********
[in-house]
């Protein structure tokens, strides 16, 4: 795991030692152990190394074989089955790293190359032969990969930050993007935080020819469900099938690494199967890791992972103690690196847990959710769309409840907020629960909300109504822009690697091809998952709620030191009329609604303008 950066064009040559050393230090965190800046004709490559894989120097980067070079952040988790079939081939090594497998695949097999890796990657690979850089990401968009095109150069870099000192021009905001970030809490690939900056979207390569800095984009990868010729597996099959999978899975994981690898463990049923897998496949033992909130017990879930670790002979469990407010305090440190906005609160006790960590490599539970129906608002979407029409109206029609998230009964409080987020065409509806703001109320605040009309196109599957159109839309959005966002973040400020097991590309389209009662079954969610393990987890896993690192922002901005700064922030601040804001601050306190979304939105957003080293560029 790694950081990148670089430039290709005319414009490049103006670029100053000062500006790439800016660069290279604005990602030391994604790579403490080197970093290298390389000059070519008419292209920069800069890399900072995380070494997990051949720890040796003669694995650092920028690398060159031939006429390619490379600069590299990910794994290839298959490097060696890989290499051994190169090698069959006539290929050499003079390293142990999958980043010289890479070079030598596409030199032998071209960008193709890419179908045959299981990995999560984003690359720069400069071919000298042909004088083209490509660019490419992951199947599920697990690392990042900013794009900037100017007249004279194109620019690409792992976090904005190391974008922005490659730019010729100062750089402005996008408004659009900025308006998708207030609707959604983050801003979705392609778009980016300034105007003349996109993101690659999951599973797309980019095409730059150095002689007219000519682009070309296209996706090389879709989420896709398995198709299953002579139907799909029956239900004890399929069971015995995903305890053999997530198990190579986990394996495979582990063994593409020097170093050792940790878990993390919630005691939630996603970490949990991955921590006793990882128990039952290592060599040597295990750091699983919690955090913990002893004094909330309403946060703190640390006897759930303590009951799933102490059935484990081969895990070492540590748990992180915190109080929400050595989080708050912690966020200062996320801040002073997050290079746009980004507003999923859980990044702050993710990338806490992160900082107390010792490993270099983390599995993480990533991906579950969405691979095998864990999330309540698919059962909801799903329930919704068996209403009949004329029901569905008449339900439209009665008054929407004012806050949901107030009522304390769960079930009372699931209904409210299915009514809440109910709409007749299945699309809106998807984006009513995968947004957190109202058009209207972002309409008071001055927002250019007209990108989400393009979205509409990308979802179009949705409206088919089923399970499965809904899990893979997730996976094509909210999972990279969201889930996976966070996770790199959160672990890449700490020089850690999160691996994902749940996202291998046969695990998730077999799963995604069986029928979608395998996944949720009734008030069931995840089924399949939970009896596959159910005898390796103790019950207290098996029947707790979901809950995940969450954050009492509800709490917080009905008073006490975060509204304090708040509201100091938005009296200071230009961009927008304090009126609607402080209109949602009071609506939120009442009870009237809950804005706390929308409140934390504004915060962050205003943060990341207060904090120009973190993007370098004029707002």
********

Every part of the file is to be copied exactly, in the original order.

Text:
[in-house]
């Protein structure tokens, strides 16, 4: 795991030692152990190394074989089955790293190359032969990969930050993007935080020819469900099938690494199967890791992972103690690196847990959710769309409840907020629960909300109504822009690697091809998952709620030191009329609604303008 950066064009040559050393230090965190800046004709490559894989120097980067070079952040988790079939081939090594497998695949097999890796990657690979850089990401968009095109150069870099000192021009905001970030809490690939900056979207390569800095984009990868010729597996099959999978899975994981690898463990049923897998496949033992909130017990879930670790002979469990407010305090440190906005609160006790960590490599539970129906608002979407029409109206029609998230009964409080987020065409509806703001109320605040009309196109599957159109839309959005966002973040400020097991590309389209009662079954969610393990987890896993690192922002901005700064922030601040804001601050306190979304939105957003080293560029 790694950081990148670089430039290709005319414009490049103006670029100053000062500006790439800016660069290279604005990602030391994604790579403490080197970093290298390389000059070519008419292209920069800069890399900072995380070494997990051949720890040796003669694995650092920028690398060159031939006429390619490379600069590299990910794994290839298959490097060696890989290499051994190169090698069959006539290929050499003079390293142990999958980043010289890479070079030598596409030199032998071209960008193709890419179908045959299981990995999560984003690359720069400069071919000298042909004088083209490509660019490419992951199947599920697990690392990042900013794009900037100017007249004279194109620019690409792992976090904005190391974008922005490659730019010729100062750089402005996008408004659009900025308006998708207030609707959604983050801003979705392609778009980016300034105007003349996109993101690659999951599973797309980019095409730059150095002689007219000519682009070309296209996706090389879709989420896709398995198709299953002579139907799909029956239900004890399929069971015995995903305890053999997530198990190579986990394996495979582990063994593409020097170093050792940790878990993390919630005691939630996603970490949990991955921590006793990882128990039952290592060599040597295990750091699983919690955090913990002893004094909330309403946060703190640390006897759930303590009951799933102490059935484990081969895990070492540590748990992180915190109080929400050595989080708050912690966020200062996320801040002073997050290079746009980004507003999923859980990044702050993710990338806490992160900082107390010792490993270099983390599995993480990533991906579950969405691979095998864990999330309540698919059962909801799903329930919704068996209403009949004329029901569905008449339900439209009665008054929407004012806050949901107030009522304390769960079930009372699931209904409210299915009514809440109910709409007749299945699309809106998807984006009513995968947004957190109202058009209207972002309409008071001055927002250019007209990108989400393009979205509409990308979802179009949705409206088919089923399970499965809904899990893979997730996976094509909210999972990279969201889930996976966070996770790199959160672990890449700490020089850690999160691996994902749940996202291998046969695990998730077999799963995604069986029928979608395998996944949720009734008030069931995840089924399949939970009896596959159910005898390796103790019950207290098996029947707790979901809950995940969450954050009492509800709490917080009905008073006490975060509204304090708040509201100091938005009296200071230009961009927008304090009126609607402080209109949602009071609506939120009442009870009237809950804005706390929308409140934390504004915060962050205003943060990341207060904090120009973190993007370098004029707002």